UCSF epileptologists and neurosurgeons successfully treated a patient’s medication-resistant epilepsy in a region of the brain that is integral to speech and typically avoided by surgeons due to the risk of speech impairment. After the surgery, the patient’s speech production and perception were fully intact, and she remains seizure-free.
“This case was a technical tour de force,” said Vikram Rao, MD, PhD, UCSF neurologist and epilepsy specialist. “This is as good as it gets.”
The extraordinary success was made possible through research on the neural mechanisms of speech by Edward Chang, MD, UCSF neurosurgeon and chair of the Department of Neurological Surgery, and an advanced phase 2 surgical evaluation by the UCSF Epilepsy Center team.
Mapping the patient’s seizure focus and speech network
A 30-year-old right-handed woman presented with severe medically refractory focal epilepsy. She experienced daily focal impaired awareness seizures and biweekly convulsions despite her use of numerous antiseizure medications. She also had a continuous, mild, receptive aphasia that worsened after seizures.
The patient’s seizure semiology and imaging findings were consistent with an epileptic focus in the left Heschl’s gyrus, a brain region containing the primary auditory cortex. The UCSF Epilepsy Center team performed a left hemisphere grid and stereo-EEG implantation to localize the seizure focus and map the patient’s speech network extensively. Intrasylvian stereo-EEG recordings confirmed the hypothesized seizure onset zone in in the left Heschl’s gyrus.
Superior temporal plane reconstruction of the suspected seizure focus with stereo-EEG depth electrodes. A segment of a single seizure is shown with ictal activity confined to left Heschl’s gyrus. Lateral temporal and frontoparietal grids are not shown but were implanted for comprehensive language mapping and seizure localization.
In the classic speech network model, the primary auditory cortex along Heschl’s gyrus is the main source of auditory input to the human speech processing area in the posterior superior temporal gyrus (pSTG), also called Wernicke’s area. Because of this, Heschl’s gyrus resection in the dominant hemisphere is often avoided and, when performed, typically only involves partial resection. However, research from Chang’s lab has added new insight into the classical speech network model and shows that there are other inputs to the pSTG besides Heschl’s gyrus, thus increasing the possibility of Heschl’s gyrus resection without speech impairment (Figure 2, right, red and blue arrows; Cell. 184, 4626–4693, 2021).
Physiologic measurements taken while the patient listened to prerecorded sentences confirmed that the primary auditory cortex is, in fact, within Heschl’s gyrus (Figure 3).
Stimulation mapping showed that sites within the desired resection margins did not disrupt speech perception or speech production, thus raising confidence in the ability to resect the dominant Heschl’s gyrus without receptive or productive aphasia. Additional lateral temporal cortex mapping (not shown) confirmed the presence of Wernicke’s area in the left pSTG (Figure 4).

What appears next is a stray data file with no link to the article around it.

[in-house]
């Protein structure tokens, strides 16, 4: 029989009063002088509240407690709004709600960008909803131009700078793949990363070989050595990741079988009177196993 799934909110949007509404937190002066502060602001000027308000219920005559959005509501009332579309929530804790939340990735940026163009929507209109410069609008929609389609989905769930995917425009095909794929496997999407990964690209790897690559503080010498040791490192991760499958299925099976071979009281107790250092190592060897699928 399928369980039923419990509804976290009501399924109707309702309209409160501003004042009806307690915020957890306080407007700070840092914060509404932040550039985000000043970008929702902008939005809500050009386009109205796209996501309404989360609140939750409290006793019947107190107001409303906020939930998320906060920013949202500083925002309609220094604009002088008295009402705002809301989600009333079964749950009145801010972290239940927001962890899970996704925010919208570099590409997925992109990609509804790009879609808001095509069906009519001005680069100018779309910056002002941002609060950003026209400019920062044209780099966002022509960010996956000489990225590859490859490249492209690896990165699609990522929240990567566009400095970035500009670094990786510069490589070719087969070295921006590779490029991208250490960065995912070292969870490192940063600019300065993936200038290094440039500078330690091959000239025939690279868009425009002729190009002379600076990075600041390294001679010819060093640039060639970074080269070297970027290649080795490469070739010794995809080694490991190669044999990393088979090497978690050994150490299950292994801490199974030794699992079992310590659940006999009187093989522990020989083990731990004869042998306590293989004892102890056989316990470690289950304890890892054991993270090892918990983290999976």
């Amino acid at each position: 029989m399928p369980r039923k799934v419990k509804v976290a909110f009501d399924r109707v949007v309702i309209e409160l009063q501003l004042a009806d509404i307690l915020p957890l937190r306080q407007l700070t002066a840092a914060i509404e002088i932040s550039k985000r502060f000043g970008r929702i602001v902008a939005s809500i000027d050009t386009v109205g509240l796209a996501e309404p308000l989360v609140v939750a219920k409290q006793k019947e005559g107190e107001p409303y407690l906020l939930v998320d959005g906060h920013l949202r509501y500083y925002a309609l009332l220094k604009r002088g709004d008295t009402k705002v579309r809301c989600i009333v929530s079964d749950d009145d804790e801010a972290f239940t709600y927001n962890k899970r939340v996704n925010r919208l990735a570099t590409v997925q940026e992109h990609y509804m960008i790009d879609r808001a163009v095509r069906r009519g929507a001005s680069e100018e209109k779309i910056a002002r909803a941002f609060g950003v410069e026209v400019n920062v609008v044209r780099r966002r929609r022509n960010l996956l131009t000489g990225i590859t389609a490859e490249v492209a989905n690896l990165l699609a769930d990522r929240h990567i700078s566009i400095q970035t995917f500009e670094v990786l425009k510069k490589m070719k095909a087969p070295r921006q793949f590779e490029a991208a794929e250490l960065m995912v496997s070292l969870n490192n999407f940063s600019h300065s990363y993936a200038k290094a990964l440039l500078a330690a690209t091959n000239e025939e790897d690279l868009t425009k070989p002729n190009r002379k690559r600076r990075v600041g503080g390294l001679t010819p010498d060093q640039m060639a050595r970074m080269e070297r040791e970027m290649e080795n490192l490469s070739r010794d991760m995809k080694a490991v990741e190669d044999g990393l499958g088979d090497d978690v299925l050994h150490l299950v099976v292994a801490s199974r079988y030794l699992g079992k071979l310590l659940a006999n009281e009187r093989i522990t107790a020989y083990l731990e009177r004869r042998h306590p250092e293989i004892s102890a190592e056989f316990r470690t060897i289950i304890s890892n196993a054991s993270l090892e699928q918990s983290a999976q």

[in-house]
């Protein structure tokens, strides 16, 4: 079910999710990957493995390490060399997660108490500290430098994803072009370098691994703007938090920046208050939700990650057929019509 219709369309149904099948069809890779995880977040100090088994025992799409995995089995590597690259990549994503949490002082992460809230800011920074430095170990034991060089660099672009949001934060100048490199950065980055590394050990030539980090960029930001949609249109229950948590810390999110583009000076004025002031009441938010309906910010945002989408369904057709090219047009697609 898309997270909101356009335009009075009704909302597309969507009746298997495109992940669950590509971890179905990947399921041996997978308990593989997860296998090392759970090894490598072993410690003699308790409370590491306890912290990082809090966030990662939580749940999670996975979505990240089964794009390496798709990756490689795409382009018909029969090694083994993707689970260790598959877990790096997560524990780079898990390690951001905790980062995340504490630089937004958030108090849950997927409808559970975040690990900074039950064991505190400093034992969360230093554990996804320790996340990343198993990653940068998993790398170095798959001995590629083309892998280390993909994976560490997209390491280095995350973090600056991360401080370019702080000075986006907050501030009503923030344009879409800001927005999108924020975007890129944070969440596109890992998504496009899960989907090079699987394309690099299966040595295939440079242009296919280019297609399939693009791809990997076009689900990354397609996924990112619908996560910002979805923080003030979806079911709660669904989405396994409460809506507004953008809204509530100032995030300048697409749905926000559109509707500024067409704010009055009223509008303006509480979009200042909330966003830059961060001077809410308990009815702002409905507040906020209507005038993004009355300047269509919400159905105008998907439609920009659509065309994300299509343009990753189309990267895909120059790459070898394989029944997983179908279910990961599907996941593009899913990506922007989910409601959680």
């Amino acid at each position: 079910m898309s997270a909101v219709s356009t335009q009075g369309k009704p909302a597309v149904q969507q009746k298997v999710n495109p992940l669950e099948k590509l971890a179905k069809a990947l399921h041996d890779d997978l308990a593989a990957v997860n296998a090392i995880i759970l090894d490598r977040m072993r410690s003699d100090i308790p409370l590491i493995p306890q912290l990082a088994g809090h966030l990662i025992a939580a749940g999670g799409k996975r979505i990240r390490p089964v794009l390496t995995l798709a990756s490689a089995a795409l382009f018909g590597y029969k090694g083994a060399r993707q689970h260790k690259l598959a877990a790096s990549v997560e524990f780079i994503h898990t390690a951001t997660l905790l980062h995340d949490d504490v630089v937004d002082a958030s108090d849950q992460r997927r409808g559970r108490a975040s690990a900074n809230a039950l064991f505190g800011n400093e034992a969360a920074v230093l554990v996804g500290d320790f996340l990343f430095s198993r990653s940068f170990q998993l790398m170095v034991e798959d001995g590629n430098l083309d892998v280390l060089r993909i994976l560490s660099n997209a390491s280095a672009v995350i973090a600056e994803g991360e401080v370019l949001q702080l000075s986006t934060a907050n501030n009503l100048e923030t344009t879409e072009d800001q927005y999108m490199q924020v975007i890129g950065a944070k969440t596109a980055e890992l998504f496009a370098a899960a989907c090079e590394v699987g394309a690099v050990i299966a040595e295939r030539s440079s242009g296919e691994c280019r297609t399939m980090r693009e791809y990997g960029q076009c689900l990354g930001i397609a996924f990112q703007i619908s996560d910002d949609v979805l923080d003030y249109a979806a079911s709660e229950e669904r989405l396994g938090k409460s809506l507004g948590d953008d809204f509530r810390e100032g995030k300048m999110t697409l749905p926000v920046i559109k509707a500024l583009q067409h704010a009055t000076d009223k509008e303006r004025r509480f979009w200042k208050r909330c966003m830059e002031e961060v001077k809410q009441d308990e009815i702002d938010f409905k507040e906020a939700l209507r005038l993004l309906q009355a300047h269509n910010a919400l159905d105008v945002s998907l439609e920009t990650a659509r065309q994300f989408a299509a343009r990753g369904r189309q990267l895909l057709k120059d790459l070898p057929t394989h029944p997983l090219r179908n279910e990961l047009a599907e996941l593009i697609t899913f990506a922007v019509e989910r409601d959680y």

Electrocorticography-guided removal of grade 1 astrocytoma
Given the reassuring speech mapping and new speech network models, the UCSF surgical team performed an electrocorticography-guided lesionectomy through a transsylvian approach (Video 1). Postoperative imaging showed complete resection of the lesion (Figure 5).
Postoperative doppler confirming artery integrity surrounding the transsylvian surgical window.
Postoperative MRI and reconstruction showing the resection margins with full removal of the lesion and Heschl’s gyrus.
“The patient had an abnormal lesion located in the language comprehension area of her brain, which turned out to be a grade 1 astrocytoma,” Rao said. “Our approach was to implant electrodes and map out exactly where the seizures came from. We then stimulated the electrodes in very sophisticated ways to map out the critical language function in that part of her brain to see how those areas could be delineated from one another. The surgical team was then able to operate very selectively and remove the tumor without touching any part of her brain that affects language.”
Seizure-free with no language impairment
After surgery, the patient’s speech production and perception were fully intact and she had no perceptible language deficits. She remains seizure-free and radiographically stable. Her continuous mild receptive aphasia resolved immediately following surgery, and she no longer relies on slow talking and lip-reading for speech comprehension. The resolution of this baseline aphasia is attributed to the cessation of recurrent daily seizures, which were causing interictal spiking and near-continuous post-ictal speech network dysfunction.
“This was a challenging case with a rare tumor embedded in a critical area of the brain,” Rao said. “The procedure was a real team effort. The patient is now seizure-free and has no language impairment, which is an amazing outcome.”
Neurology and neurosurgery research and treatment take place within the UCSF Weill Institute for Neurosciences.
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